Charles ("Lucky") Luciano was born Salvatore Lucania on November 24, 1897 on the island of Sicily, immigrated to New York City in 1906, joined the Five Points gang of John Torrio, and became a member of the Italian crime organization that would be called the "Mafia" later by the Kefauver Committee in 1951. During Prohibition he rose to leadership of the family led by Giuseppe "Joe the Boss" Masseria, and became a millionaire, specializing in prostitution and extortion. With friends Meyer Lansky and "Bugsy" Siegel he challenged the conservative traditional mob leadership. He was nearly murdered in 1929 and his throat slashed from ear to ear, but survived and acquired the nickname "Lucky." In1931 Luciano allied with the Sicilian family of Salvatore Maranzano, arranged the murder of Masseria April 15, and then turned against his allies and arranged the murder Maranzano on September 10, 1931. Luciano reorganized the mafia into a national crime syndicate emphasizing the common business interests of the separate families. Luciano became the Chairman of a board of directors, known as the Commission that included Meyer Lansky, Joe Adonis, Dutch Schultz, Louis Lepke, and Frank Costello. The Commission's policies were enforced by Murder, Inc., professional hit men led by Louis Lepke. After the election of President Franklin Roosevelt, a new federal effort began to control organized crime. Thomas E. Dewey, U. S. Attorney in New York, led the special investigation and prosecution of Luciano, resulting in his 1936 trial and conviction of running one of the largest prostitution rings in the country. He was sentenced to 30-50 years in prison, sent to Sing Sing in Ossining, New York, and later transferred to Clinton Prison in Dannemora, New York, but remained active in the Commission and the New York mob. "In 1942, with World War II well underway, the suspicious destruction of the Normandie, a luxury cruise ship being renovated as a troop carrier in New York City, and sabotage on the New York docks prompted Navy intelligence to request assistance from Luciano. Keeping the waterfront free of sabotage was necessary to the war effort since supplies needed by the Allied forces flowed through New York. In order to assist the Navy, Luciano was moved to the Great Meadows penitentiary in New York. Luciano, who still had a strong influence on the syndicate's decision-making process, was able to convince the syndicate (whose membership included the International Longshoremen's Union) to halt sabotage on the docks. In 1943, when the Allies planned to invade Sicily, Navy intelligence again sought Luciano's help. Assistant District Attorney from the State of New York, Murray Gurfein, also with the Office of Naval Intelligence, negotiated a deal with Luciano. In exchange for his release, Luciano would convince the Sicilian Mafia to join with the Allied forces during the invasion of Sicily. " (Gale 1999)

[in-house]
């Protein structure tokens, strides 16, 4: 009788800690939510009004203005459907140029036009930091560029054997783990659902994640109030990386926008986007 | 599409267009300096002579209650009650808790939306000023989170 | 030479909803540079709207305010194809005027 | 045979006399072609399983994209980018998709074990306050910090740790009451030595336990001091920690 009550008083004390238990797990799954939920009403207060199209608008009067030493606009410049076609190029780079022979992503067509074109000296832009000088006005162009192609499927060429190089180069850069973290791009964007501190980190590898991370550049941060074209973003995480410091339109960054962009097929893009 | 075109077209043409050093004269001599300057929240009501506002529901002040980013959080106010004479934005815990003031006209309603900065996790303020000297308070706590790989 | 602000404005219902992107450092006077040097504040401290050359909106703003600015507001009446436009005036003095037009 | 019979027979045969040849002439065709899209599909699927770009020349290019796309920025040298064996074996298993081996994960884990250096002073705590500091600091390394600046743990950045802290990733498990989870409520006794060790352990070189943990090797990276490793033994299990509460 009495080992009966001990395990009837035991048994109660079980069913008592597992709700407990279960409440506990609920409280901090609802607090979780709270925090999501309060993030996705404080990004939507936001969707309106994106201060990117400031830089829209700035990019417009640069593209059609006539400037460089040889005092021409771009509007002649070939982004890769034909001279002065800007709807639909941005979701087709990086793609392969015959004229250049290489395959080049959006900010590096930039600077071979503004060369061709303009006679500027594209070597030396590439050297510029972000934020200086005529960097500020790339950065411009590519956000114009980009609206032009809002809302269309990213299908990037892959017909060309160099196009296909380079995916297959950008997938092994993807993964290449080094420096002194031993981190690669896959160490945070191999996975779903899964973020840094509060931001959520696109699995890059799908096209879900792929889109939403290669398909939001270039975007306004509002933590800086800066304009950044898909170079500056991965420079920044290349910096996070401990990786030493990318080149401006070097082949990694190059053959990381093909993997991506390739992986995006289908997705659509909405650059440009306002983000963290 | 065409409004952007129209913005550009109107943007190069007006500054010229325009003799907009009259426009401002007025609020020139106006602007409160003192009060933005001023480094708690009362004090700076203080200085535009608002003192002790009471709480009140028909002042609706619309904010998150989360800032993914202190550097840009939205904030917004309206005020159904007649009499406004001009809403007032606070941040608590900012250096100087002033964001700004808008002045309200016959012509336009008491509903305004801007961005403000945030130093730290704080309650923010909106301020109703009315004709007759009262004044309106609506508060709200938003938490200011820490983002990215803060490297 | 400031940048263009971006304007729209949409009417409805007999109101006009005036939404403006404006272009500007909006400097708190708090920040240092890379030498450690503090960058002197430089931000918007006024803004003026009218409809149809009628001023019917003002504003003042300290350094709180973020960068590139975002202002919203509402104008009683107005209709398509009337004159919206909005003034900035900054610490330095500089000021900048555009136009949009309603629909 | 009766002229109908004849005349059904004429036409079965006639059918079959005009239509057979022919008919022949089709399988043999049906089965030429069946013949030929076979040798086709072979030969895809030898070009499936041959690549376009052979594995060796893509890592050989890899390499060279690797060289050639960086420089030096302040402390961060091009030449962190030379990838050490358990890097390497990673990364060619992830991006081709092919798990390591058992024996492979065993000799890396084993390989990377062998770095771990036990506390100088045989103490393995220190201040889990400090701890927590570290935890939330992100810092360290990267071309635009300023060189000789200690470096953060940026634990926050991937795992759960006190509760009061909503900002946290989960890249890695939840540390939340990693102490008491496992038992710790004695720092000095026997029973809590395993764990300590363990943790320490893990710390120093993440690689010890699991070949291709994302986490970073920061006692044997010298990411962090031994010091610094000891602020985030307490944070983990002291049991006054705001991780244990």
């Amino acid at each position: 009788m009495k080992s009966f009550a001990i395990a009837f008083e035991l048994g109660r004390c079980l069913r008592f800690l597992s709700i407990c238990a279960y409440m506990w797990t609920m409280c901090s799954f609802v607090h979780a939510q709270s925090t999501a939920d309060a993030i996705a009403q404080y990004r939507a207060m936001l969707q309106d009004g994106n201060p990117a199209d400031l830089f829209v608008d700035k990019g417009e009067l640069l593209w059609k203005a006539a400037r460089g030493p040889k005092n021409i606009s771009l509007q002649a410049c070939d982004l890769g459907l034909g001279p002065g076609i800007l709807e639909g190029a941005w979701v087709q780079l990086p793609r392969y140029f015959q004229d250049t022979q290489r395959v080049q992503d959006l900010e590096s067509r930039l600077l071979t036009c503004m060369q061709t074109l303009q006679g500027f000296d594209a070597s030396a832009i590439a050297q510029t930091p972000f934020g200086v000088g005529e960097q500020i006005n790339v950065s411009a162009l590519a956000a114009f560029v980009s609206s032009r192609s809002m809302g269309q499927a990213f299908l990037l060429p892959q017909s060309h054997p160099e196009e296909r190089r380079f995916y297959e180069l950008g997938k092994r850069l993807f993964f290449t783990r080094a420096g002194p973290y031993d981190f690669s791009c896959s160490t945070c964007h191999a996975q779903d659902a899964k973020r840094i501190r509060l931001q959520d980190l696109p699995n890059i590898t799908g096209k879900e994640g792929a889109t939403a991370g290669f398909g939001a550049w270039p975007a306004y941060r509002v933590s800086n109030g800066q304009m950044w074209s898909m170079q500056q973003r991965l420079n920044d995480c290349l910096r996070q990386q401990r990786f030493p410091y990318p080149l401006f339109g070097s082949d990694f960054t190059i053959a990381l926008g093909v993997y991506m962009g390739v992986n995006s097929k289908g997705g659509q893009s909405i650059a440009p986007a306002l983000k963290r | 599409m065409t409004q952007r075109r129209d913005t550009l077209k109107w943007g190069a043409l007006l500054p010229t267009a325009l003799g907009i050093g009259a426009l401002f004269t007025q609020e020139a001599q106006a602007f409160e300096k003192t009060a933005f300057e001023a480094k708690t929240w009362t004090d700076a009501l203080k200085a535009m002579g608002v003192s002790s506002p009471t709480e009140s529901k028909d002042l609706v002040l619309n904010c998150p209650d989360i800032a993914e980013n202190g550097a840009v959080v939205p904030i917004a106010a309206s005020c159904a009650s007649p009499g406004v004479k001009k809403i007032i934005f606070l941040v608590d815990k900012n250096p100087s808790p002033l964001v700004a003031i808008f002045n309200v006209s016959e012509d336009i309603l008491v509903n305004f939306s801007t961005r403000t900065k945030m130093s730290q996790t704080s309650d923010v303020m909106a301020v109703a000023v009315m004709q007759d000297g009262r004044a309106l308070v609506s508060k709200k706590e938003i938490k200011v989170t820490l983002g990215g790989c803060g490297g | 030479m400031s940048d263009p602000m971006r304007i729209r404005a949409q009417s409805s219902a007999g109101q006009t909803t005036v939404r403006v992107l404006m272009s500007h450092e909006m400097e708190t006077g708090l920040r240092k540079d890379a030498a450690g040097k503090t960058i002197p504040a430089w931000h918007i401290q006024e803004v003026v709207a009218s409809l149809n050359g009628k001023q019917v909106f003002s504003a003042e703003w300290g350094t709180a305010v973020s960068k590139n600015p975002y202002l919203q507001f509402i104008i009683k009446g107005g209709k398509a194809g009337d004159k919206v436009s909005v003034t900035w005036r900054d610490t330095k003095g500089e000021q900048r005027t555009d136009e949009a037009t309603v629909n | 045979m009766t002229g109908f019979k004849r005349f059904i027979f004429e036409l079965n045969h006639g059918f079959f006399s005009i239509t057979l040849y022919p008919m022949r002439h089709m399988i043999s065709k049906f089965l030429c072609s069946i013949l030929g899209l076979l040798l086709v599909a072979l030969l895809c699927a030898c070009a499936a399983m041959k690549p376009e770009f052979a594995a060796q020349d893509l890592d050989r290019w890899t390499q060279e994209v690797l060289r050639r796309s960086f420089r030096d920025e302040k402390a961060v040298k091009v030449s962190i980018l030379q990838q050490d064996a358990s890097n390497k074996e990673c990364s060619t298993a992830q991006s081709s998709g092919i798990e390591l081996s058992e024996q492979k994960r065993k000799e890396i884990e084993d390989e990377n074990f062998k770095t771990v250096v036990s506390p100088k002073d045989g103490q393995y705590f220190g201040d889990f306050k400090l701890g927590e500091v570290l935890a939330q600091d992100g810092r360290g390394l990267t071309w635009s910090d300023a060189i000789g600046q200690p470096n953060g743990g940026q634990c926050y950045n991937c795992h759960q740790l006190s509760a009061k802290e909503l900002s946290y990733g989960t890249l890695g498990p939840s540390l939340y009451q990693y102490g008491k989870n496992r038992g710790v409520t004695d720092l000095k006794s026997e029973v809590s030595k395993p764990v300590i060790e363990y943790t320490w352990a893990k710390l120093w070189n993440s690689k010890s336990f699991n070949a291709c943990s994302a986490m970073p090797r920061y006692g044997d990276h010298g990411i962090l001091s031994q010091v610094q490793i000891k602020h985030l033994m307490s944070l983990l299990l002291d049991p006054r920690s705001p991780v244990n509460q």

Luciano deported 1946
During the "Happy Time" for German submarines January-March 1942 the United States lost 216 ships off the East coast. The ONI was desparate for intelligence after the German Navy changed to the Triton cipher Feb. 1. Luciano persuaded his mob to cooperate with ONI. Joe "Socks" Lanza controlled the immigrant fishermen who supplied the Fulton Fish Market. Lanza's fishing fleet reported locations of U-boats. George Scalisi controlled the Longshoremen's Union and eliminated any sabotage and espionage efforts among the dockworkers of the kind that was suspected of causing the burning of Normandie Feb. 9 (but in fact there was no sabotage and the ship burned due to an accident). Luciano's cooperation continued for the invasion of Sicily and Italy. Mussolini had tried to suppress the Mafia, but during the American occupation of Sicily it revived and after the war cooperated with the American government in the fight against communism. On jan. 3, 1946, Dewey commuted Luciano's prison sentence and on Feb. 10 he was deported to Italy, died of a heart attack in Naples. His body was returned to the United States and was buried in St. John's Cathedral Cemetery in Queens, New York.
Ambrose, Stephen E. and Richard H. Immerman, Ike's Spies. 1981.